Oddbins has promoted four sales heads to lead its business as it embarks on a large-scale restructure.
The chain is splitting into four wings, each designed to cater for a different type of consumer:
83 branches of "high street Nicolas", headed by former sales manager Philippe Scodelaro
66 branches of "high street Oddbins", headed by former sales manager for the north Simon Mason
47 branches of "bulk and large retail units", focusing on larger sales with an ongoing 20 per cent case discount, headed by former head of sales for the south Duncan Holburn
51 branches of "suburban Oddbins" - like "high street Oddbins" but in areas with less passing trade and a lower average spend - headed by Paul Manly.
Twenty-one shops will be shed over the coming year and three Nicolas were shut last year, human resources director Ayo Akintola and deputy managing director Eudes Morgan told OLN in an exclusive interview. The change is already underway and some stores should be rebranded by March.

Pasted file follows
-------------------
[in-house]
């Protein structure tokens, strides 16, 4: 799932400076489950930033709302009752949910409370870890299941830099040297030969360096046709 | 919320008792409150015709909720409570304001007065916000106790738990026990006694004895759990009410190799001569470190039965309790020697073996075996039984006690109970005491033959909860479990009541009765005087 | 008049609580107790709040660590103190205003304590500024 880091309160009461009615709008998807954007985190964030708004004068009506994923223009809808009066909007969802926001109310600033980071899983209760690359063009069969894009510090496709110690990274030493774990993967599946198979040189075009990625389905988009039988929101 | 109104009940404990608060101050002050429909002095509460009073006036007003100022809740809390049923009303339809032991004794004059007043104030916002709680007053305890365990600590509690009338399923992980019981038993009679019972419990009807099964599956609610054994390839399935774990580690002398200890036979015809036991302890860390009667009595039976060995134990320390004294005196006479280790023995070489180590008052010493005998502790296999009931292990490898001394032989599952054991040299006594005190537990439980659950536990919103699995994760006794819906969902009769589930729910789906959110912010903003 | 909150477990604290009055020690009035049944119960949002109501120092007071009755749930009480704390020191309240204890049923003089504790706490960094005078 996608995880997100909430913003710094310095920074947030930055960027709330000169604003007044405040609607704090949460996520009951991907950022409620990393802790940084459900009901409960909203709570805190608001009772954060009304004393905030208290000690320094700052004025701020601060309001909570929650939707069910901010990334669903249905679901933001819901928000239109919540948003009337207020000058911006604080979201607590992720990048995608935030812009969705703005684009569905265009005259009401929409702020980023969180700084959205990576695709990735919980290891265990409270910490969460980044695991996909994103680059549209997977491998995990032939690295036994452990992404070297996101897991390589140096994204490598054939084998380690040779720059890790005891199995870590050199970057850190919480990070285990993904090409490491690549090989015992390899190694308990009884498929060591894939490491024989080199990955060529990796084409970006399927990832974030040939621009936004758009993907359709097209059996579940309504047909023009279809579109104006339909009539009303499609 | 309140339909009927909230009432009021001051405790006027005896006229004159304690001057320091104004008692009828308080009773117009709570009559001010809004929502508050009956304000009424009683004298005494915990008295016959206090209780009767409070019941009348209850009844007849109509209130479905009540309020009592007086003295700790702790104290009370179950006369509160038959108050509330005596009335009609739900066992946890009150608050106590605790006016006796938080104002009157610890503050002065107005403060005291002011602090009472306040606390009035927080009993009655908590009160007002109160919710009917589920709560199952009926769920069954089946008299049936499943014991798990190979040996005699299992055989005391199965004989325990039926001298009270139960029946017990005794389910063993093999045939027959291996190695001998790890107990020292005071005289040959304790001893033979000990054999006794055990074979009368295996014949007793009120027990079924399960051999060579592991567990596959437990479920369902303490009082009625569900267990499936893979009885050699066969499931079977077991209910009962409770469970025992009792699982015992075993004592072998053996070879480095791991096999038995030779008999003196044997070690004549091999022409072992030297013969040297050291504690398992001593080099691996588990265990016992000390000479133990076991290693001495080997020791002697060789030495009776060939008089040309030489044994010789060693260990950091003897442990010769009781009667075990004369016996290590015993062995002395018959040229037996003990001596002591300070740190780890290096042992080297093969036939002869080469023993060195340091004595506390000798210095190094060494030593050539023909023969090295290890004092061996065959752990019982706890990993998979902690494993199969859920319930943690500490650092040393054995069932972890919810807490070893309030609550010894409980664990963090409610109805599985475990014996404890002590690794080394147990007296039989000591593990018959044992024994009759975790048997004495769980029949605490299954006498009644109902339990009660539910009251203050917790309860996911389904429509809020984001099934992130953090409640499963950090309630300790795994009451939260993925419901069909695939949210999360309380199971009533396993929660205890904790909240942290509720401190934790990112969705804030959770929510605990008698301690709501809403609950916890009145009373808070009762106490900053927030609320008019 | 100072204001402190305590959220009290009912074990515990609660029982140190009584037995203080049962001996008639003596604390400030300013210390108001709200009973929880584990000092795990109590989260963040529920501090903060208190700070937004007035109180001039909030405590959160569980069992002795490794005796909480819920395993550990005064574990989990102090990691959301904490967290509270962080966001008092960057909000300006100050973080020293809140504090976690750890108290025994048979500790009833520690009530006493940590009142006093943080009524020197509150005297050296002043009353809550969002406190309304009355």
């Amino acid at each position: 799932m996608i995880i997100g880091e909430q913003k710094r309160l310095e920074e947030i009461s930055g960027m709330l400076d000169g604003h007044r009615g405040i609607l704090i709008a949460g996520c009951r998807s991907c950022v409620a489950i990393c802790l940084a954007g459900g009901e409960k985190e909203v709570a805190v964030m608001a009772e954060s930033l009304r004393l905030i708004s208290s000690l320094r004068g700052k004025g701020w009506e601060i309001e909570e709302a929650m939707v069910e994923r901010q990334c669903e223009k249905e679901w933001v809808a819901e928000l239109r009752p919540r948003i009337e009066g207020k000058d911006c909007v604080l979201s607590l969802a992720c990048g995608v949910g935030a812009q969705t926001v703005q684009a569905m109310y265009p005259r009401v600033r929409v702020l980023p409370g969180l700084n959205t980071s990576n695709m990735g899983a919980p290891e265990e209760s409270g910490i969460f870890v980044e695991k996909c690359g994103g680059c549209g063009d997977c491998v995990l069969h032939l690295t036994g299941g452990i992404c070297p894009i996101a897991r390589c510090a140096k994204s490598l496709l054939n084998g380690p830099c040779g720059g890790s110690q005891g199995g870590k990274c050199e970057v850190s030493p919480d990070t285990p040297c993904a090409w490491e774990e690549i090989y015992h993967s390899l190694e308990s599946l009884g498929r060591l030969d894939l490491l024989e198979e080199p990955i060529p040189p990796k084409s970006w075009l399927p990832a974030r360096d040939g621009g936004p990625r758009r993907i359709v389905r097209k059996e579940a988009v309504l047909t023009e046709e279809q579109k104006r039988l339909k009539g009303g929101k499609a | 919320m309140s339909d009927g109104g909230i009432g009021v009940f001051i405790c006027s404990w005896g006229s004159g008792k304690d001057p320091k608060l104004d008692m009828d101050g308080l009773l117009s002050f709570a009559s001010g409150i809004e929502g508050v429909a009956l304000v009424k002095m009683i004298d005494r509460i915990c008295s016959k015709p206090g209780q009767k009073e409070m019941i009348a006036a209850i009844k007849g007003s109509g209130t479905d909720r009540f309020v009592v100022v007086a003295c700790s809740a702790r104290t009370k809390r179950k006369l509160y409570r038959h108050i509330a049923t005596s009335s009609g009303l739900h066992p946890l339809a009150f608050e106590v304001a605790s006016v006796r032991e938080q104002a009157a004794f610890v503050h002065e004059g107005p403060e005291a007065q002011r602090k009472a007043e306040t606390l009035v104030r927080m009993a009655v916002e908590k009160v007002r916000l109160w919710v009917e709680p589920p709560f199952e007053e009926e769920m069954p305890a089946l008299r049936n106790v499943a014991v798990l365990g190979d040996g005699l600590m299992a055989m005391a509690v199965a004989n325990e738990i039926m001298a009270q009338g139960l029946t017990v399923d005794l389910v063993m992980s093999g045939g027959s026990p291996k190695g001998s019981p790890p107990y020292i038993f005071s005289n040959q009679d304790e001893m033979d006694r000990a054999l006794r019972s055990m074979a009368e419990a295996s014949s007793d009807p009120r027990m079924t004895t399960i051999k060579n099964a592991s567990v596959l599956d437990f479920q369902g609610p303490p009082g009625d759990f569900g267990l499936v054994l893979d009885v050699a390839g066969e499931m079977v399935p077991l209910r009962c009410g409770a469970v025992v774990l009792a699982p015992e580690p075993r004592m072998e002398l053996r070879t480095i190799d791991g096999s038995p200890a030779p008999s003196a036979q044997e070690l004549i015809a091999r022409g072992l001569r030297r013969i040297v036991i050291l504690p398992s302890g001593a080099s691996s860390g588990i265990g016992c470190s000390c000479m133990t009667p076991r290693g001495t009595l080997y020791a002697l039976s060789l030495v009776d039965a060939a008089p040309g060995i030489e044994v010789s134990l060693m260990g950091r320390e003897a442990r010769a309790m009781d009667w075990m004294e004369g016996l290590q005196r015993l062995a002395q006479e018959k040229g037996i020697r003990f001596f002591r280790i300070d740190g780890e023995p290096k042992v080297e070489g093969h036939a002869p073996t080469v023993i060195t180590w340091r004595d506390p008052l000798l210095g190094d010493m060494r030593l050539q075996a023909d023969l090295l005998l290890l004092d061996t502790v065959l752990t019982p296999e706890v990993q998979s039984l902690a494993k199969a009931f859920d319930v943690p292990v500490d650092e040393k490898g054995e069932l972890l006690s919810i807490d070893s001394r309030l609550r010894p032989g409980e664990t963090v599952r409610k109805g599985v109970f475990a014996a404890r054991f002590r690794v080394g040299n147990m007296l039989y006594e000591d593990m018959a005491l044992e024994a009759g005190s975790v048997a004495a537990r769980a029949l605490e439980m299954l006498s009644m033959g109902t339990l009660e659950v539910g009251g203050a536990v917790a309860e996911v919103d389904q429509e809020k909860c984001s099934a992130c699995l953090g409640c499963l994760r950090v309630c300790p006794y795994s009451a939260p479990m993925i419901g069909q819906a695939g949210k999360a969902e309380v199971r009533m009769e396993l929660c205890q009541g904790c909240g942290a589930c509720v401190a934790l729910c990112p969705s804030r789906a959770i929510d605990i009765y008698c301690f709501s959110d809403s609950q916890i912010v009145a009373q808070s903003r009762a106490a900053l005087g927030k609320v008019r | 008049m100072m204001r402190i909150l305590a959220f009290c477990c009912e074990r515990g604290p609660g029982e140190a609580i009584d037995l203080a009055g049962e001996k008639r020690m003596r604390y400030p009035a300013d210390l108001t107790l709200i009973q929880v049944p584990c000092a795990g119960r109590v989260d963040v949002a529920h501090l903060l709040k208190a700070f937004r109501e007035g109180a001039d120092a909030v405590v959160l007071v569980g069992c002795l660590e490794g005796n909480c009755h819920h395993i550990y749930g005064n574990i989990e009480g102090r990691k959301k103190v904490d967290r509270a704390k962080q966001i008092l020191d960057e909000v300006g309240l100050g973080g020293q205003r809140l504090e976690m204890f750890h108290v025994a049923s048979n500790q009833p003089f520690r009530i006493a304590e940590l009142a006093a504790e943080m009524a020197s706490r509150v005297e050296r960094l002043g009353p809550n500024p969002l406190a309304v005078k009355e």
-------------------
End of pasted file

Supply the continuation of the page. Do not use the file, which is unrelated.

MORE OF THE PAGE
Oddbins has restructured its buying operations to fit in with the new framework. An internal category manager and an external market analyst will examine the needs of customers in different sectors and regions, and use that to give wine buyers a brief o n what to buy.
But Akintola and Morgan stressed the Oddbins "magic" and its traditional focus on small parcels and unusual wines will not be lost.
Oddbins now has two buyers: Claire Graham (formerly Illingworth) and Julie Buckley. French wines will be bought by Nicolas buyer Alain Favereau.
Akintola said: "The days of high-profile individual personalities are gone and it is more about working as a team than there being an impression that there is only one person who represents Oddbins."
He is "confident" that the new structure will turn around Oddbins' ú8.7 million loss in 2006.